Which Philanthropies Fueled the Rise of Donald Trump? Not Who You Think

Which Philanthropies Fueled the Rise of Donald Trump?  Not Who You Think

While the Koch Brothers sat out the 2016 presidential election, two other conservative donors -- one old, one new -- rushed to fill the void

Mercer didn’t get involved in conservative philanthropy until 2010, when he became one of the first large donors to take advantage of the Citizens United decision that allowed for unrestricted corporate funding of political candidates.  However, his real entrée into the brash movement conservatism of the political right came a year later when he met Andrew Breitbart of Breitbart News, and then Steve Bannon, and Pat Caddell, Jimmy Carter’s former pollster, who, like Bannon, had strong ties to Trump.

Mercer quickly became Breitbart’s biggest booster.  The foundation’s funding allowed the magazine to hire a large full-time staff and to become a font for Alt-Right propaganda on everything from radical Jihadism and illegal immigration to political correctness in academia and the mainstream media.  Mercer’s funding of the Media Research Center, which dwarfs Scaife’s, also allowed MRC to vastly expand its operations and reach.

Mercer appears to have played an important role in promoting Trump’s candidacy, even though like many conservatives, he was skeptical at first that the former reality star had the “temperament” to become president — and initially gravitated toward Ted Cruz.  However, according to two separate investigative reports – one by Jane Mayer at The New Yorker, another by two Washington Post reporters – Mercer was eventually persuaded to support Trump, in part due to the intervention of his influential daughter Rebekah, who’s been described by some as the conservative right’s “Iron Lady.”

Rebekah, unlike her father, who’s often described as socially awkward, is an outspoken firebrand much like Trump, with whom she’s developed a close relationship.  She was even named to the White House transition team.

The full extent of the Mercers’ funding to right-wing causes over the past five years is unknown.  However, according to Mayer’s report, Mercer gave $11 million to the Media Research Center between 2011 and 2014 alone (about three times the $4 million Scaife provided over a longer period) and $2 million to Citizens United in 2012.  In addition, Mercer has provided a whopping $25 million in funding to the Koch Brothers in recent years to support their own conservative funding priorities (The Kochs routinely deny their sources of funding).

As of 2015, the Mercers were doling out $24.5 million annually, about 35% higher in value than Scaife’s most recent project portfolio.

The biggest difference between the two funders may be their underlying ethos and preferred operating methods.  Scaife’s funding is still titled toward established think-tanks and policy groups – not just Heritage but other conservative stalwarts like the American Enterprise Institute — that wage a more traditional “war of ideas.”  The Mercers tend to support the new breed of more aggressive agit-prop rebels of the Alt-Right.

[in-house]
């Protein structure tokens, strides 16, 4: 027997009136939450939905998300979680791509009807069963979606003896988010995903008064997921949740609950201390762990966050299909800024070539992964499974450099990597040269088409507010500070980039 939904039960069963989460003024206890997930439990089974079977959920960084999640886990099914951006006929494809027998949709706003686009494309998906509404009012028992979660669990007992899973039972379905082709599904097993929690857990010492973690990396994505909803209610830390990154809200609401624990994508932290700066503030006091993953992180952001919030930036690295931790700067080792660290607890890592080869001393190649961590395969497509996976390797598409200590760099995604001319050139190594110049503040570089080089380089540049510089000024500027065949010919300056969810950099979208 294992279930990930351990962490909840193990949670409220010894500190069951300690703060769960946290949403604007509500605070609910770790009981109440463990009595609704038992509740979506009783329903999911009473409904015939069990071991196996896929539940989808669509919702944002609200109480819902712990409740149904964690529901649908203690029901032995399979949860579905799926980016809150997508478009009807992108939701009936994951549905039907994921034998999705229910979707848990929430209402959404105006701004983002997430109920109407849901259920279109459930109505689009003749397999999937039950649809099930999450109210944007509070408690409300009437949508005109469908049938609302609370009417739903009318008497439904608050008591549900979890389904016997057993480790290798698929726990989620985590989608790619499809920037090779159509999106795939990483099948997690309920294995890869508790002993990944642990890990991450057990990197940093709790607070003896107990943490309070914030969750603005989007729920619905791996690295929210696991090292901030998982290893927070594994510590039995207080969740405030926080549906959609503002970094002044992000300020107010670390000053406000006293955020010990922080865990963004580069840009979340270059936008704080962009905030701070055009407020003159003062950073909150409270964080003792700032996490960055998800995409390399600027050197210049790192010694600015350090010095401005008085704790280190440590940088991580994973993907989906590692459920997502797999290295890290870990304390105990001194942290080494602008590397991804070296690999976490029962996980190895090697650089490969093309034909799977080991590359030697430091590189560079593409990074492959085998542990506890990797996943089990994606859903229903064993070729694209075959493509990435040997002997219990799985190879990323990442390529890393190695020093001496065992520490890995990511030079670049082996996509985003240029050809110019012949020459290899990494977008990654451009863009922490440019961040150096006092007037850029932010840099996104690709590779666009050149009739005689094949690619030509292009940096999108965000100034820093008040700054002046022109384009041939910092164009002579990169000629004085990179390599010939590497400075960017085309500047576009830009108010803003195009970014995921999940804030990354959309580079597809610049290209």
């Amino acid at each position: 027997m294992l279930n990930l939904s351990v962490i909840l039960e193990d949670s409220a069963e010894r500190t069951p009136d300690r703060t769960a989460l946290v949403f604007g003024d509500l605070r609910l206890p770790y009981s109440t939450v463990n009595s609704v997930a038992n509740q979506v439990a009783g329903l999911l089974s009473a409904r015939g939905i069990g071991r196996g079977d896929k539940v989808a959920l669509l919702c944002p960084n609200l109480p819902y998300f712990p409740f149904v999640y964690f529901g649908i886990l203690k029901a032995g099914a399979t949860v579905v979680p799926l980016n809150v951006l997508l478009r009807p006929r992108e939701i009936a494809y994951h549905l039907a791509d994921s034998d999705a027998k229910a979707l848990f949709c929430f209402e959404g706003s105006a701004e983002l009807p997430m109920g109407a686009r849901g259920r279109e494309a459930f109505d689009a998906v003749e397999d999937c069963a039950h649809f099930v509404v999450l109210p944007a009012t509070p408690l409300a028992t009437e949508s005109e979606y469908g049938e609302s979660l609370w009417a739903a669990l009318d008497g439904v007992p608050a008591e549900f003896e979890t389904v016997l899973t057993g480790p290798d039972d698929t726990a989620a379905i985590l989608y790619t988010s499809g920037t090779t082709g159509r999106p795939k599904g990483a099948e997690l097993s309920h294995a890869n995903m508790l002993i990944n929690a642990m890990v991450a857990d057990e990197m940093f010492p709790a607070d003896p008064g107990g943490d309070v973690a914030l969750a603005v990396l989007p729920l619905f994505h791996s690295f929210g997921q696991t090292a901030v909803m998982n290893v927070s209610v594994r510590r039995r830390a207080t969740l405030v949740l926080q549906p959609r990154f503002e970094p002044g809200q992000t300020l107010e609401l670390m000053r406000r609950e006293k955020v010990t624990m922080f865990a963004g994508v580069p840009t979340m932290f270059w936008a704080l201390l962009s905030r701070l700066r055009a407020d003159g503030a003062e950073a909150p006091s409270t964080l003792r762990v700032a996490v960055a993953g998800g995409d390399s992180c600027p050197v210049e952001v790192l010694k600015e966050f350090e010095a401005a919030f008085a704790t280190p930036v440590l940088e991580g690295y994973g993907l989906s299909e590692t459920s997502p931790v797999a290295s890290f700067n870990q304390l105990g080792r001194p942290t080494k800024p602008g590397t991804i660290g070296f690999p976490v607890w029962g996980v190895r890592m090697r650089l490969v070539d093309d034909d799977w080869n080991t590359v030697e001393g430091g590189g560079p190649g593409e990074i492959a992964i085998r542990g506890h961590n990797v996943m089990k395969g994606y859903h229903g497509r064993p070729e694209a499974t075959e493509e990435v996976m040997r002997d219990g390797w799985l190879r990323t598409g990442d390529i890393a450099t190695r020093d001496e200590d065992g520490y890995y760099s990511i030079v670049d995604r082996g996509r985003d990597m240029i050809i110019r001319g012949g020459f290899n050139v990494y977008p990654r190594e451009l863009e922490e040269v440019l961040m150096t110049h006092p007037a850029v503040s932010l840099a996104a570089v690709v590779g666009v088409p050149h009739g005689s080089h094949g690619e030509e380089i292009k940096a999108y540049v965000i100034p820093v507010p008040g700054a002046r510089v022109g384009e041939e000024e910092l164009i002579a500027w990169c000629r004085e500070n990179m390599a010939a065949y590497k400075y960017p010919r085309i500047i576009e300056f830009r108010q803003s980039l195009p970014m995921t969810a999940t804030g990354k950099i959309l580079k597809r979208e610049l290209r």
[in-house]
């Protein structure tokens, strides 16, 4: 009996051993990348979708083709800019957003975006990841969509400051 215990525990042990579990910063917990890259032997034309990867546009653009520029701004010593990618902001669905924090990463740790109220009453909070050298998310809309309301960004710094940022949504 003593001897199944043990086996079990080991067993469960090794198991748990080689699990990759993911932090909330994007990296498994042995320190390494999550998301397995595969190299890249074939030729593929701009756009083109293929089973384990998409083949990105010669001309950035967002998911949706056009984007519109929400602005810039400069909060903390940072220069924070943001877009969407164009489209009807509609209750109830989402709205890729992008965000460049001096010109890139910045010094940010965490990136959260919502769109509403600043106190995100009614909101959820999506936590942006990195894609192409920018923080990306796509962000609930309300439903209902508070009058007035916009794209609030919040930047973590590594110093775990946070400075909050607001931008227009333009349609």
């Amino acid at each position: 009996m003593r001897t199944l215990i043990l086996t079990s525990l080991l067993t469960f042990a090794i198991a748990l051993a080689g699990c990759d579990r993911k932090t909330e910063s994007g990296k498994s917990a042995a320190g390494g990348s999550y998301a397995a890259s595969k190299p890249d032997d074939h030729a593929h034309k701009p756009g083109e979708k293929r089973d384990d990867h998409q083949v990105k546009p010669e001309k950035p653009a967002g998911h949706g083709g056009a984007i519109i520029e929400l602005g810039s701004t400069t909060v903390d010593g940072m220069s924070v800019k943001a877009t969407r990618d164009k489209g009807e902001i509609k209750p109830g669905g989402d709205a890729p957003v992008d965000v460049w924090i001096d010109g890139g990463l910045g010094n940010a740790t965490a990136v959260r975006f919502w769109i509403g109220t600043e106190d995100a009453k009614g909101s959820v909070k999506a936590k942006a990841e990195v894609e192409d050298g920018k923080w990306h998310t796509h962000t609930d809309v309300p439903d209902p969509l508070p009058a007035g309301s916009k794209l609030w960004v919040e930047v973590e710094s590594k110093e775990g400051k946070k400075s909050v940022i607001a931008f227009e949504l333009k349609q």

David Horowitz of the eponymously named Freedom Center, who is a Scaife grantee ($5.5 million) and also a Bradley Foundation grantee ($6 million since the Center’s founding, including nearly $4 million since 2001)  but is also close to the Mercers, draws a distinction between “think-tanks” and “battle-tanks.”  While there is clear crossover in their funding, Scaife tilts more toward the former, the Mercers more toward the latter.

In addition to some overlap in their funding projects, The Mercers and Scaife share some interlocking memberships.  Officers of the Scaife Foundation and the Mercers are leading members of the Council on National Policy, which brings together a few hundred of the most important conservative donors with key right-wing operatives for thrice-annual meetings to discuss movement strategy.

Rebekah Mercer has also joined the board of the Heritage Foundation. More cross-over board memberships of this kind are likely to appear in the future.

The fact that Scaife and Mercer — representing two very different eras of right-wing philanthropy — have converged around Trump is a clear indication of just how unified “movement” conservatives have become in their overall agenda — despite some latent disagreements on specific policy issues.

And yet few conservatives seem to know whether the unpredictable Trump can be counted on to implement their full agenda — or if, like Reagan, they will be fighting constant and often disappointing battles to keep their new standard-bearer from “straying” once — with their indefatigable support — he’s firmly ensconced in the White House.

 

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